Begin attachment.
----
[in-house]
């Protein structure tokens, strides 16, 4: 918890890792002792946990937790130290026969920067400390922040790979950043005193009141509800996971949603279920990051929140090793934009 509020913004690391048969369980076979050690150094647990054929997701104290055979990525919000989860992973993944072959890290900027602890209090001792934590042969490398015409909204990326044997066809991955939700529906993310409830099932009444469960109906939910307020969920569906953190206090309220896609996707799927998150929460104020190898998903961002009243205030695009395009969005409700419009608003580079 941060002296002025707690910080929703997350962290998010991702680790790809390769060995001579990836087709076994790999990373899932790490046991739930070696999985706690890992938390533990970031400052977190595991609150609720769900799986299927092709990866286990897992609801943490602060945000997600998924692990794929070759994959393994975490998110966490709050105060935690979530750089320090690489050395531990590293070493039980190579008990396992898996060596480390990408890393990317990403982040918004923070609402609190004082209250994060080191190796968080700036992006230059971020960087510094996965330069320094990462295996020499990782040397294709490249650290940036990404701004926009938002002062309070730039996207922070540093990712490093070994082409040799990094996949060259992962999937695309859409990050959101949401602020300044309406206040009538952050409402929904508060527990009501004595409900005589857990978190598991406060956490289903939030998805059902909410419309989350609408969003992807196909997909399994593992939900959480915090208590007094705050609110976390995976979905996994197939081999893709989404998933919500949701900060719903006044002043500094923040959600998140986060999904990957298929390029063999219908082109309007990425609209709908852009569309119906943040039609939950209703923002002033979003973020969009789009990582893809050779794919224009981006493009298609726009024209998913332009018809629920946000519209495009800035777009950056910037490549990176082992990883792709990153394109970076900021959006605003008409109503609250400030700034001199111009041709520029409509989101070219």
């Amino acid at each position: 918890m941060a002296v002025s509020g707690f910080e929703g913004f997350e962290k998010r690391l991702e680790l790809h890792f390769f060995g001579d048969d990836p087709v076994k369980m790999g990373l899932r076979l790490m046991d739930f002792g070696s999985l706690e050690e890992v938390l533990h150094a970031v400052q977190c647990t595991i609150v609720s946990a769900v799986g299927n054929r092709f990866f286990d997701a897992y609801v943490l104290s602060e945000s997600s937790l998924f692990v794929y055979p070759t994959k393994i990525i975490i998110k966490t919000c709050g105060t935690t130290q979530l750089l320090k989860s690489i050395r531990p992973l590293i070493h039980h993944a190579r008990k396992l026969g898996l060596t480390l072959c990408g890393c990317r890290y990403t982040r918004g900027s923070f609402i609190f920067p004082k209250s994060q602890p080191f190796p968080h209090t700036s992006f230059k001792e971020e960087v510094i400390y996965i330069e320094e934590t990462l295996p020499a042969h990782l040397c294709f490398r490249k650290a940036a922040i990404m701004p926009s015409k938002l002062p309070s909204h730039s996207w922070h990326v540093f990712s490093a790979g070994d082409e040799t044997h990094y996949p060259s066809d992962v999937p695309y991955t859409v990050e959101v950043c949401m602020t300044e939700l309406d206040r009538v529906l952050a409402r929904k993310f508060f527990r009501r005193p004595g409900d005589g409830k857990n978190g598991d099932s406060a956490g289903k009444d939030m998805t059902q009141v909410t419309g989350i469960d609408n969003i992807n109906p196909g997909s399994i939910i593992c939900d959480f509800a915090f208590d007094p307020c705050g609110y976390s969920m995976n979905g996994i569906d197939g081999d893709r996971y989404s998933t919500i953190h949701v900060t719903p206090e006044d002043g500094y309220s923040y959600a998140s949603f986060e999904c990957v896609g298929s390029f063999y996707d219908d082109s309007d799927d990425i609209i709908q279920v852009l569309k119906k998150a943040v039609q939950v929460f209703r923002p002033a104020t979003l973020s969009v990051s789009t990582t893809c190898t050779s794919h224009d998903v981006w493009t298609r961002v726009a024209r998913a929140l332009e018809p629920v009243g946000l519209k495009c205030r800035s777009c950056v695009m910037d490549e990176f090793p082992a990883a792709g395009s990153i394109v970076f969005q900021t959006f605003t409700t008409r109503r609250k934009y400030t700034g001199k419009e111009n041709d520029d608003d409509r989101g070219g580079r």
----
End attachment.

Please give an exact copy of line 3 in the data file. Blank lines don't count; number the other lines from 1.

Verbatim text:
């Amino acid at each position: 918890m941060a002296v002025s509020g707690f910080e929703g913004f997350e962290k998010r690391l991702e680790l790809h890792f390769f060995g001579d048969d990836p087709v076994k369980m790999g990373l899932r076979l790490m046991d739930f002792g070696s999985l706690e050690e890992v938390l533990h150094a970031v400052q977190c647990t595991i609150v609720s946990a769900v799986g299927n054929r092709f990866f286990d997701a897992y609801v943490l104290s602060e945000s997600s937790l998924f692990v794929y055979p070759t994959k393994i990525i975490i998110k966490t919000c709050g105060t935690t130290q979530l750089l320090k989860s690489i050395r531990p992973l590293i070493h039980h993944a190579r008990k396992l026969g898996l060596t480390l072959c990408g890393c990317r890290y990403t982040r918004g900027s923070f609402i609190f920067p004082k209250s994060q602890p080191f190796p968080h209090t700036s992006f230059k001792e971020e960087v510094i400390y996965i330069e320094e934590t990462l295996p020499a042969h990782l040397c294709f490398r490249k650290a940036a922040i990404m701004p926009s015409k938002l002062p309070s909204h730039s996207w922070h990326v540093f990712s490093a790979g070994d082409e040799t044997h990094y996949p060259s066809d992962v999937p695309y991955t859409v990050e959101v950043c949401m602020t300044e939700l309406d206040r009538v529906l952050a409402r929904k993310f508060f527990r009501r005193p004595g409900d005589g409830k857990n978190g598991d099932s406060a956490g289903k009444d939030m998805t059902q009141v909410t419309g989350i469960d609408n969003i992807n109906p196909g997909s399994i939910i593992c939900d959480f509800a915090f208590d007094p307020c705050g609110y976390s969920m995976n979905g996994i569906d197939g081999d893709r996971y989404s998933t919500i953190h949701v900060t719903p206090e006044d002043g500094y309220s923040y959600a998140s949603f986060e999904c990957v896609g298929s390029f063999y996707d219908d082109s309007d799927d990425i609209i709908q279920v852009l569309k119906k998150a943040v039609q939950v929460f209703r923002p002033a104020t979003l973020s969009v990051s789009t990582t893809c190898t050779s794919h224009d998903v981006w493009t298609r961002v726009a024209r998913a929140l332009e018809p629920v009243g946000l519209k495009c205030r800035s777009c950056v695009m910037d490549e990176f090793p082992a990883a792709g395009s990153i394109v970076f969005q900021t959006f605003t409700t008409r109503r609250k934009y400030t700034g001199k419009e111009n041709d520029d608003d409509r989101g070219g580079r």